1996 Volume 58 Issue 12 Pages 1175-1179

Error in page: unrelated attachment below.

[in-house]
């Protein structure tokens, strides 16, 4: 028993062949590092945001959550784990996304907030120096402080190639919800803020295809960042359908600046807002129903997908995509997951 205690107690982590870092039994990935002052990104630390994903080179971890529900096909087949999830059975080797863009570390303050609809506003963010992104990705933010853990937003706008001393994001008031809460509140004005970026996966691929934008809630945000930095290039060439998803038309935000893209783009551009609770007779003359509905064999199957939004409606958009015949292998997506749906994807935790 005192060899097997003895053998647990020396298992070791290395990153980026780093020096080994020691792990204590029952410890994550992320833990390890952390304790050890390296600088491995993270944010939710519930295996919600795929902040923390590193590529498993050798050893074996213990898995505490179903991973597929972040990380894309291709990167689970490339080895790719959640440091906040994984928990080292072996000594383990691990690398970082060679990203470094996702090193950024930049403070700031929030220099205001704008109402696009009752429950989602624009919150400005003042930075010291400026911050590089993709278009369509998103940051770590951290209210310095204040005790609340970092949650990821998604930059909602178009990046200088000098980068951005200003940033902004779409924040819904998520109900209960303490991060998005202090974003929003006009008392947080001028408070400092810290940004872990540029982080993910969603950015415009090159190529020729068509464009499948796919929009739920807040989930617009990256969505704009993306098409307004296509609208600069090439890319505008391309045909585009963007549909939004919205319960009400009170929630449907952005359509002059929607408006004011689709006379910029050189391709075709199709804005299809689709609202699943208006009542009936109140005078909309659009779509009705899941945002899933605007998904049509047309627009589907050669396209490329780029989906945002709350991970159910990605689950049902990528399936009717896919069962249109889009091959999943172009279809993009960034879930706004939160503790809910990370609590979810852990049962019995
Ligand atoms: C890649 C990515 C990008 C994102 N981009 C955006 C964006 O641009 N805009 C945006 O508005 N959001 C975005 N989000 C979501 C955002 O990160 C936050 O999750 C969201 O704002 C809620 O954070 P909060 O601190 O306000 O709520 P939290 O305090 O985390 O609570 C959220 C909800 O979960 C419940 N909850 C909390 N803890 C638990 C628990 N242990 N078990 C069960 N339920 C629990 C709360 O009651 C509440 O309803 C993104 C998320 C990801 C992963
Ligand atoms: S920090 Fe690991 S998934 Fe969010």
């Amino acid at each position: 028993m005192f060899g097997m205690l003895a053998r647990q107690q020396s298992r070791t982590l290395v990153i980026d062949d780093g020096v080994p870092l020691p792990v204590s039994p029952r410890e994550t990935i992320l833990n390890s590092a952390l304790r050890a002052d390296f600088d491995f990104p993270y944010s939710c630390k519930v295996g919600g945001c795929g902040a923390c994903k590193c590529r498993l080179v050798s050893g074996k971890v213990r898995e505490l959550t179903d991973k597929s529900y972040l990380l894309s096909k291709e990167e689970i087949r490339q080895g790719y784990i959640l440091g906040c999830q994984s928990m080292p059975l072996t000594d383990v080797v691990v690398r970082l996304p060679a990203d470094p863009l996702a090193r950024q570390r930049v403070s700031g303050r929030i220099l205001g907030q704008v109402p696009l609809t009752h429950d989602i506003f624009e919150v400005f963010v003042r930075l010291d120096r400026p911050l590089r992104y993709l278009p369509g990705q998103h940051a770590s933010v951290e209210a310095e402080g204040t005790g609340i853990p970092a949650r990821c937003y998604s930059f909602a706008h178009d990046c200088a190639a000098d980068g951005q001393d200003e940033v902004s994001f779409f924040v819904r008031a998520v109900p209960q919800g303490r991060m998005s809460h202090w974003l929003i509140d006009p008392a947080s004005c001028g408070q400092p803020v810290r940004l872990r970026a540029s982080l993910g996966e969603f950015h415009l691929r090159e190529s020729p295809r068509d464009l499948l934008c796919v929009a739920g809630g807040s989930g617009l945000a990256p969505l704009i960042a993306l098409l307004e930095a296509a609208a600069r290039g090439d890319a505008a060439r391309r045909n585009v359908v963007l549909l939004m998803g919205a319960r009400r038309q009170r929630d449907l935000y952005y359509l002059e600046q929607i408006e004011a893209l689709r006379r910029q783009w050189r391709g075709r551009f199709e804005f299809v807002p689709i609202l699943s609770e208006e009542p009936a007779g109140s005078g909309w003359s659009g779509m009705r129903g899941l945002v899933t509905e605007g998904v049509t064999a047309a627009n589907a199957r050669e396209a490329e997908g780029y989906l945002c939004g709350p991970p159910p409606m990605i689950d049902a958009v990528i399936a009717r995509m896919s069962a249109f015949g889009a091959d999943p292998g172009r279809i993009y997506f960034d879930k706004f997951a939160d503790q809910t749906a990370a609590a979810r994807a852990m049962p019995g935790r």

Due to its importance in public health, Salmonella Typhimurium originating from a naturally infected bengalee (Lonchura striata), a common cage bird, was examined for its infectivity and persistence for the same species. Eight birds per group for each experiment were used. When bengalees were inoculated orally with 102, 104 or 105 colony forming units (CFU) of S. Typhimurium and observed for 7 days, all the birds receiving 105 CFU were positive for the organism in the liver, spleen or the intestines, and necrotic foci in the liver were observed in 6 birds. When bengalees were inoculated with 105 CFU of S. Typhimurium and observed for 22 days, the organism was found in fecal samples throughout the experimental period and the maximum S. Typhimurium counts in feces were 3.9×108CFU per gram. S. Typhimurium was recovered from the liver, spleen and intestines in 7 birds and necrotic foci in the liver were also observed in 7 birds. The results indicate that S. Typhimurium originating from a naturally infected bengalee is pathogenic to these birds and the persistence of the pathogen lasts at least for 22 days.